Articles From the Team
When companies pay too much…
When is a job offering too much? I have recently experienced a situation where the Head of Legal of a company has interviewed and assessed a candidate, decided that individual is great for a particular job, set the HR wheels in motion to put an offer out, but then been told he is not able to hire that candidate. Why? Because that candidate’s previous job paid them too little. Sounds odd? I’ve simplified the figures but essentially here’s how they worked it out.
The pay banding at the hiring company has been set at £55k-£70k. The applicant previously earned £45k. The hiring company has a policy of offering a maximum 10% increase to attract new employees. Therefore as £45k + 10% = £49500, and £49500 is less than £55k, the applicant cannot be made an offer within the pay grade determined for the role as he is deemed not skilled enough for the role!
Now, I know there are many different ways of assessing someone’s skills and fit within an organisation, but this is one of the weakest and least suitable methods I have ever come across. Fundamentally I feel that this organisation is using a questionable measure to establish an individual’s ability to do the job required. What if that candidate previously worked for a charity? Or has moved to England from a different country with less comparable salaries? Or is moving into London from the regions? Additionally, over the past few years of the economic down turn, we have seen pay scales fluctuate, with salaries frozen across the board at some companies, and NQ starting salaries even reduced, further complicating the situation.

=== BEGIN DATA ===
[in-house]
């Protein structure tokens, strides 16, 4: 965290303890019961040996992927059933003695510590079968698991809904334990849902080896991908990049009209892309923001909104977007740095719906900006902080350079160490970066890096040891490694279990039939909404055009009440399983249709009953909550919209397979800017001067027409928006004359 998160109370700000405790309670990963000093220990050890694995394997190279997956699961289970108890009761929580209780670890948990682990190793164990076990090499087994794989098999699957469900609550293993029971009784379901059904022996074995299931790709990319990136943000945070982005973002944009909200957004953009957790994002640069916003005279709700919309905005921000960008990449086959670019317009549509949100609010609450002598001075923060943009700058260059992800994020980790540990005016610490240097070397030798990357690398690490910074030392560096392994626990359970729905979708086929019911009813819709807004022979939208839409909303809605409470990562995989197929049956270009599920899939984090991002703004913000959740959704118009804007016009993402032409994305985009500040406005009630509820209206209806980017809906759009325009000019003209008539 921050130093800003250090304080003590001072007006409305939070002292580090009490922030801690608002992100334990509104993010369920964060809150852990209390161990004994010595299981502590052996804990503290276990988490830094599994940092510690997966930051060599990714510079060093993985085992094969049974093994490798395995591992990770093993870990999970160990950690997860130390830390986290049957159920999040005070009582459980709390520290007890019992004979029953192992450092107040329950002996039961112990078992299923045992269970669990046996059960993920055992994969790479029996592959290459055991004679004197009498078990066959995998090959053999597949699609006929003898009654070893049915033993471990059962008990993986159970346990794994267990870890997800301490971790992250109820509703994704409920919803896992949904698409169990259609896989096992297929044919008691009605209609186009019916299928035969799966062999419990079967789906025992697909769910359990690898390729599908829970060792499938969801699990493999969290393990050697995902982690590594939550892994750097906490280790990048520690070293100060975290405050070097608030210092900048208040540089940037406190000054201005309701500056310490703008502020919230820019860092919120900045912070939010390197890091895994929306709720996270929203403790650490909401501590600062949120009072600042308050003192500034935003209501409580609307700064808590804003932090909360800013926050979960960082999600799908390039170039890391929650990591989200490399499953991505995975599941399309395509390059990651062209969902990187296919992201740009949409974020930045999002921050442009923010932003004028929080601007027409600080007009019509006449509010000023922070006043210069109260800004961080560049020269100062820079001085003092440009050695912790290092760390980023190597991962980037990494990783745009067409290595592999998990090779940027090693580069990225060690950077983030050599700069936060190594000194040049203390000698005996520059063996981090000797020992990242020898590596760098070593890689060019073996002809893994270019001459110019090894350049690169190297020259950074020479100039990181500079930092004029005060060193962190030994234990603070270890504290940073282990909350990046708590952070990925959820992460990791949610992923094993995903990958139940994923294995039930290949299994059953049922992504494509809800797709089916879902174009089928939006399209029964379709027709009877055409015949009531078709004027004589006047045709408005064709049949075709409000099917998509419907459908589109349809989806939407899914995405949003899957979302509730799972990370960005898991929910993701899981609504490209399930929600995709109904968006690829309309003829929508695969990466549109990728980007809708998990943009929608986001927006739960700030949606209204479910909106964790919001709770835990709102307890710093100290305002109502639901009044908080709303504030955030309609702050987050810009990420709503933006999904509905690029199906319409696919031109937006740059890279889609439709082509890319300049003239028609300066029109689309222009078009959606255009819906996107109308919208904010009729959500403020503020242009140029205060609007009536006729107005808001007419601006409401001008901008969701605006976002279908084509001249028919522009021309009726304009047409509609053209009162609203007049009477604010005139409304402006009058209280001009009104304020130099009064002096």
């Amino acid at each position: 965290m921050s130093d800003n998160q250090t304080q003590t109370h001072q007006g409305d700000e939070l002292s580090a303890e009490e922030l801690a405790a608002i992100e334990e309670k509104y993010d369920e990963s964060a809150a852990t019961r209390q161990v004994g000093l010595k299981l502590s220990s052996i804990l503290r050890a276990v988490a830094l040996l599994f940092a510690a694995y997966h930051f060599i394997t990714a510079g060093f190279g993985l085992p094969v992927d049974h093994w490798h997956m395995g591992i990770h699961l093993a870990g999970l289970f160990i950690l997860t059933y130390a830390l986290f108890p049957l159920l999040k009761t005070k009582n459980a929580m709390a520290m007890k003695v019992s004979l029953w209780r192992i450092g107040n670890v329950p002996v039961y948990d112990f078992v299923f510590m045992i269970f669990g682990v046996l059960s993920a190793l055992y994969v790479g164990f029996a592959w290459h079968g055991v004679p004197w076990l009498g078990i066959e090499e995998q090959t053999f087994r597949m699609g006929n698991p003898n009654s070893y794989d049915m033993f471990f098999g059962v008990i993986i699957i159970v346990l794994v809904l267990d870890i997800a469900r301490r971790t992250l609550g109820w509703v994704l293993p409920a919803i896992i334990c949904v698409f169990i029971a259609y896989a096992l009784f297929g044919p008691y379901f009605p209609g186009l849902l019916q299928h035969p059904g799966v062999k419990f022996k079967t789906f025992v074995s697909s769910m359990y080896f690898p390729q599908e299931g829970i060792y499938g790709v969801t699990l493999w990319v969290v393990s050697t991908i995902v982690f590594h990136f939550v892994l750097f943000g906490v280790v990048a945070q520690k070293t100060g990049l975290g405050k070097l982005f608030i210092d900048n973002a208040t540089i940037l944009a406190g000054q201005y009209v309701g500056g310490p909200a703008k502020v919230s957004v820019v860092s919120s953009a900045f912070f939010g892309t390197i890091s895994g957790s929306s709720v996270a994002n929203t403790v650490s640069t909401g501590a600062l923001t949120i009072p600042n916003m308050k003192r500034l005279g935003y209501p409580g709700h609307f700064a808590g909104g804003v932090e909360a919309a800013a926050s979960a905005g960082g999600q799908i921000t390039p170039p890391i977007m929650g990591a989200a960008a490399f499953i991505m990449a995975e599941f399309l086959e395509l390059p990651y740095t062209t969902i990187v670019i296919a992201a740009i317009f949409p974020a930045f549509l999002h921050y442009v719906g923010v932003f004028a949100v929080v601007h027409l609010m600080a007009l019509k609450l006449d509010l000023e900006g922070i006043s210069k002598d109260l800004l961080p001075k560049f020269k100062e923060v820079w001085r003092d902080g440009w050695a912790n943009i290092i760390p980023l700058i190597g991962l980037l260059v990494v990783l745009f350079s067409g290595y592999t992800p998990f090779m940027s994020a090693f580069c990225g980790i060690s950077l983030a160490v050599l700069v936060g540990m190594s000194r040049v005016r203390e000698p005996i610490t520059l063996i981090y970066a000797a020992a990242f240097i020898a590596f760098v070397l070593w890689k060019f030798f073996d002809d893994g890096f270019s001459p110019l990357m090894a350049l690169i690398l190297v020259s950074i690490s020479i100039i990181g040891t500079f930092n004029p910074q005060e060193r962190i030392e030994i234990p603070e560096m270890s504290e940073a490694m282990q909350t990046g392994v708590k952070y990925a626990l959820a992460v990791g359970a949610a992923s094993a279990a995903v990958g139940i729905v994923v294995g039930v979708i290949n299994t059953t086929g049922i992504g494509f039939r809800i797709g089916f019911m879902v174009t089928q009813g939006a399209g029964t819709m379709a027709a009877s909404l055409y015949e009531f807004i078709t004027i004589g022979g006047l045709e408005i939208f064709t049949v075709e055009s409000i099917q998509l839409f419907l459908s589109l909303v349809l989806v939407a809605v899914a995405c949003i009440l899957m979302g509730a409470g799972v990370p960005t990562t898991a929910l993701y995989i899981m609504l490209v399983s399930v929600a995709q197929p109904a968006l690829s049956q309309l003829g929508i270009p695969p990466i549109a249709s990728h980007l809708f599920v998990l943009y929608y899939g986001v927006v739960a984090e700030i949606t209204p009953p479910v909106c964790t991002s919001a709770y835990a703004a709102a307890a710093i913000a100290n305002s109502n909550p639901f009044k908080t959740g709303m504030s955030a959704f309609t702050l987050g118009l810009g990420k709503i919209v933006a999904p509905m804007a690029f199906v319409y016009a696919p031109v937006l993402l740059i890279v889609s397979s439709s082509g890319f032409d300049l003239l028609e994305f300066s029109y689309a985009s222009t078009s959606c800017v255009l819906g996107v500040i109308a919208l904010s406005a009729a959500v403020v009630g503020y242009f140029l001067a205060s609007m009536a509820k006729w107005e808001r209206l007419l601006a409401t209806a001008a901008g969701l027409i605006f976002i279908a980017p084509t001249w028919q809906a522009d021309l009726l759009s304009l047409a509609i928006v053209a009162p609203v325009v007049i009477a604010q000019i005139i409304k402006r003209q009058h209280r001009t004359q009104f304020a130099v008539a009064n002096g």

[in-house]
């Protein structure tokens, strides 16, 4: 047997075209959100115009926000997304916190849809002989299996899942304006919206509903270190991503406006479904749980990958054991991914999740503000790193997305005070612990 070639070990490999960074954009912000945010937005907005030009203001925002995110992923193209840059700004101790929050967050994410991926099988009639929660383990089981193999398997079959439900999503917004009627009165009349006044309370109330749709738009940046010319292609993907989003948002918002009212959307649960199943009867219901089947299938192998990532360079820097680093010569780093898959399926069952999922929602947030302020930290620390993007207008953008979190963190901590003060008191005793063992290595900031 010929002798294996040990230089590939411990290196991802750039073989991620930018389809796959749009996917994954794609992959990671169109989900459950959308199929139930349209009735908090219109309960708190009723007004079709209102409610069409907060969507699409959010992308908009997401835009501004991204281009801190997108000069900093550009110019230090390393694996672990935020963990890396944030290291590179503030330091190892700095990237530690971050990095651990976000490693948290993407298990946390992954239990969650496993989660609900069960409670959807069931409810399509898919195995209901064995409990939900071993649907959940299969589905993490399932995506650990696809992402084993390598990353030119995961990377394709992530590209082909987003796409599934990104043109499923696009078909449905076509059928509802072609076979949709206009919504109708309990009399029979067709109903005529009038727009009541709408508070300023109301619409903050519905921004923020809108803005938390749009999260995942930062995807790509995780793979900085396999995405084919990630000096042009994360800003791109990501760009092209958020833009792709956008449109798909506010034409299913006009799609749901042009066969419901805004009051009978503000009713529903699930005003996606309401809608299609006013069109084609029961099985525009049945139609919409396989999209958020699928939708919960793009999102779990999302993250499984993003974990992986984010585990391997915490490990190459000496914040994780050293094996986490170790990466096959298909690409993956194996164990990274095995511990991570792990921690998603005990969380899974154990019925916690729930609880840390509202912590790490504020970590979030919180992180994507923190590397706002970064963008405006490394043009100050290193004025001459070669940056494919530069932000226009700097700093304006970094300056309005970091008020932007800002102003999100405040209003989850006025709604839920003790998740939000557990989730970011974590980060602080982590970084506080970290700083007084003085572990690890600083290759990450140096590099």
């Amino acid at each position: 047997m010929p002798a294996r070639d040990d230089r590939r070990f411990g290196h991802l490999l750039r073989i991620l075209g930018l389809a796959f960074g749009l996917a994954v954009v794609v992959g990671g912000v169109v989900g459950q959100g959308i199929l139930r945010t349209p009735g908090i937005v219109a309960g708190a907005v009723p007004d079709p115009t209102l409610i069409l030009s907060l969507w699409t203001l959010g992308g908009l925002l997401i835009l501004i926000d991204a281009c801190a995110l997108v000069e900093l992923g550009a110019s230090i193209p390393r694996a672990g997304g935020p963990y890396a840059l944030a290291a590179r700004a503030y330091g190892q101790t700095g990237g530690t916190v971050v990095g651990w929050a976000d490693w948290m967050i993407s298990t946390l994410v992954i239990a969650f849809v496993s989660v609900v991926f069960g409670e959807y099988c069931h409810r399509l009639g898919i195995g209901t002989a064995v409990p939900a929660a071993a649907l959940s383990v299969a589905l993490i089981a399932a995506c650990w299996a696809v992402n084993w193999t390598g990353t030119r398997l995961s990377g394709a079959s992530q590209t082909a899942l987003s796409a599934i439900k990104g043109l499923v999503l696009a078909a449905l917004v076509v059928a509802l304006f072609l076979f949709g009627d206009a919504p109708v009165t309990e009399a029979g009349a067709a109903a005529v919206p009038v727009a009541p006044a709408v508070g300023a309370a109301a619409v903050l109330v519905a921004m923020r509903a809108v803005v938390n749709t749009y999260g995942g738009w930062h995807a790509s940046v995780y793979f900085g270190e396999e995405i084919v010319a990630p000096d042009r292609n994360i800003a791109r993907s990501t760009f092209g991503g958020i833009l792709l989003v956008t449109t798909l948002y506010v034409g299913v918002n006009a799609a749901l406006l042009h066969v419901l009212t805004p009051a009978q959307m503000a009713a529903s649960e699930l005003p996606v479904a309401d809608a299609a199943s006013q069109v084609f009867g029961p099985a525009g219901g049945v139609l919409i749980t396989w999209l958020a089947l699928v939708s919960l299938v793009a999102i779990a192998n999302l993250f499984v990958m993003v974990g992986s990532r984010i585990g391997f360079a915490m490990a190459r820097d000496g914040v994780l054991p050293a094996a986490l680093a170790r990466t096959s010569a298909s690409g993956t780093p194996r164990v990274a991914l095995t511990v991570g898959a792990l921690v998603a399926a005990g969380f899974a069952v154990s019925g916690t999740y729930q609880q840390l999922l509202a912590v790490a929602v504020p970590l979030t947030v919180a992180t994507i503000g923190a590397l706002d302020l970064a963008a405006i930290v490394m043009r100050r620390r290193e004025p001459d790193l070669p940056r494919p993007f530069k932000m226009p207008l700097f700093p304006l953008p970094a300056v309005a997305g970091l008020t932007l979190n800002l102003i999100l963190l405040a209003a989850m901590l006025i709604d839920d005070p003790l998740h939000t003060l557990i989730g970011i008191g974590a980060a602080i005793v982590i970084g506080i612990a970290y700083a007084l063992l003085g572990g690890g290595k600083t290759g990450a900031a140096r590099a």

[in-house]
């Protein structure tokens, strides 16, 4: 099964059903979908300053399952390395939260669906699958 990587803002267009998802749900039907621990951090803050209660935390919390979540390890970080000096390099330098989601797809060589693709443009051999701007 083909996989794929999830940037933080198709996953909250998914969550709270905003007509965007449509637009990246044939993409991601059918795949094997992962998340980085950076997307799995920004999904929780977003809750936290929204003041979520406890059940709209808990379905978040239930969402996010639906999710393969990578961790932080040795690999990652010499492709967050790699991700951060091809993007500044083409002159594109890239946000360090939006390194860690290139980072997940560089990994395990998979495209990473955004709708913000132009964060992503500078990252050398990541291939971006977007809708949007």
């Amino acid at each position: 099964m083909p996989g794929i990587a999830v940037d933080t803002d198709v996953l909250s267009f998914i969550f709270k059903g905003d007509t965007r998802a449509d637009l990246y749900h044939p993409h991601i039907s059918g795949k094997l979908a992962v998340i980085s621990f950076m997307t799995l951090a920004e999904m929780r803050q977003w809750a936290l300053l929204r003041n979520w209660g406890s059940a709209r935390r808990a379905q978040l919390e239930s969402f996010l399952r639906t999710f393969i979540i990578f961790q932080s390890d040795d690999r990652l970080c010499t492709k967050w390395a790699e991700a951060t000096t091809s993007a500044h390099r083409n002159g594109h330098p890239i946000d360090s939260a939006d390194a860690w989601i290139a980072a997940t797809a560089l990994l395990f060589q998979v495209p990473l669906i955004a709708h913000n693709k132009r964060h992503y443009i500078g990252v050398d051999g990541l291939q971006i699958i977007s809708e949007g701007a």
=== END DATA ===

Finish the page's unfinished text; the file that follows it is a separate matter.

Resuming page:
I agree that an individual’s current salary will be of interest to a prospective new employer. And yes, salary might give some indication of an individuals ‘worth’ to their current employer. However, just as ‘years’ PQE will give some indication of the experience level of an individual, it is a blunt tool of measurement, does not tell the whole story and there are always many more factors to consider.
This is a disappointing triumph of ‘process’ over ‘result’ with the situation now existing that the legal hiring manager is back to the drawing board on his urgent need, despite having found an ideal candidate to join his team.
And the candidate? Thankfully that individual is in process with another organisation and looks likely to receive a job offer which would put him back on the appropriate pay scale for someone of his ability.